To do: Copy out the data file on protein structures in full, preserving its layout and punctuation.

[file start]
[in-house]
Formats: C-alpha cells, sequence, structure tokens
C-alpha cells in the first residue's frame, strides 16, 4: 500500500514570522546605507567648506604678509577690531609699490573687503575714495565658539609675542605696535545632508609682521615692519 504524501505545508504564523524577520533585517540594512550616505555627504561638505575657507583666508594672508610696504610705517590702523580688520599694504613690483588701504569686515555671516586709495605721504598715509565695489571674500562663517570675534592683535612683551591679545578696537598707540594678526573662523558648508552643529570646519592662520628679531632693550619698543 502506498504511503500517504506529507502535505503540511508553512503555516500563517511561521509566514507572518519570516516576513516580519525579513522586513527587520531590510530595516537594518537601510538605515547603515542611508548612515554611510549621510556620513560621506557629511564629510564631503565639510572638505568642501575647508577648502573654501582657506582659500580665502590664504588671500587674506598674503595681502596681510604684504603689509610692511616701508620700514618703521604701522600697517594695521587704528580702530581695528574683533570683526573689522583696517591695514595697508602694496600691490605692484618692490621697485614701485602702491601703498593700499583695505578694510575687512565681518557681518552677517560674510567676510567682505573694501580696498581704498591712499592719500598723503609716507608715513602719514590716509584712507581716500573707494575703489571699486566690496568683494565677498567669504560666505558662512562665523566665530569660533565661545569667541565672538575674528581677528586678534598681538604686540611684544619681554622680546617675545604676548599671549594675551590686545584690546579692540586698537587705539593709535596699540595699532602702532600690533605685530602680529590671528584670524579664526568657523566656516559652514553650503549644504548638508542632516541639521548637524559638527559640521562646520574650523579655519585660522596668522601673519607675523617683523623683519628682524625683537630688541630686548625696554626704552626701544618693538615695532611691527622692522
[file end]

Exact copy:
[in-house]
Formats: C-alpha cells, sequence, structure tokens
C-alpha cells in the first residue's frame, strides 16, 4: 500500500514570522546605507567648506604678509577690531609699490573687503575714495565658539609675542605696535545632508609682521615692519 504524501505545508504564523524577520533585517540594512550616505555627504561638505575657507583666508594672508610696504610705517590702523580688520599694504613690483588701504569686515555671516586709495605721504598715509565695489571674500562663517570675534592683535612683551591679545578696537598707540594678526573662523558648508552643529570646519592662520628679531632693550619698543 502506498504511503500517504506529507502535505503540511508553512503555516500563517511561521509566514507572518519570516516576513516580519525579513522586513527587520531590510530595516537594518537601510538605515547603515542611508548612515554611510549621510556620513560621506557629511564629510564631503565639510572638505568642501575647508577648502573654501582657506582659500580665502590664504588671500587674506598674503595681502596681510604684504603689509610692511616701508620700514618703521604701522600697517594695521587704528580702530581695528574683533570683526573689522583696517591695514595697508602694496600691490605692484618692490621697485614701485602702491601703498593700499583695505578694510575687512565681518557681518552677517560674510567676510567682505573694501580696498581704498591712499592719500598723503609716507608715513602719514590716509584712507581716500573707494575703489571699486566690496568683494565677498567669504560666505558662512562665523566665530569660533565661545569667541565672538575674528581677528586678534598681538604686540611684544619681554622680546617675545604676548599671549594675551590686545584690546579692540586698537587705539593709535596699540595699532602702532600690533605685530602680529590671528584670524579664526568657523566656516559652514553650503549644504548638508542632516541639521548637524559638527559640521562646520574650523579655519585660522596668522601673519607675523617683523623683519628682524625683537630688541630686548625696554626704552626701544618693538615695532611691527622692522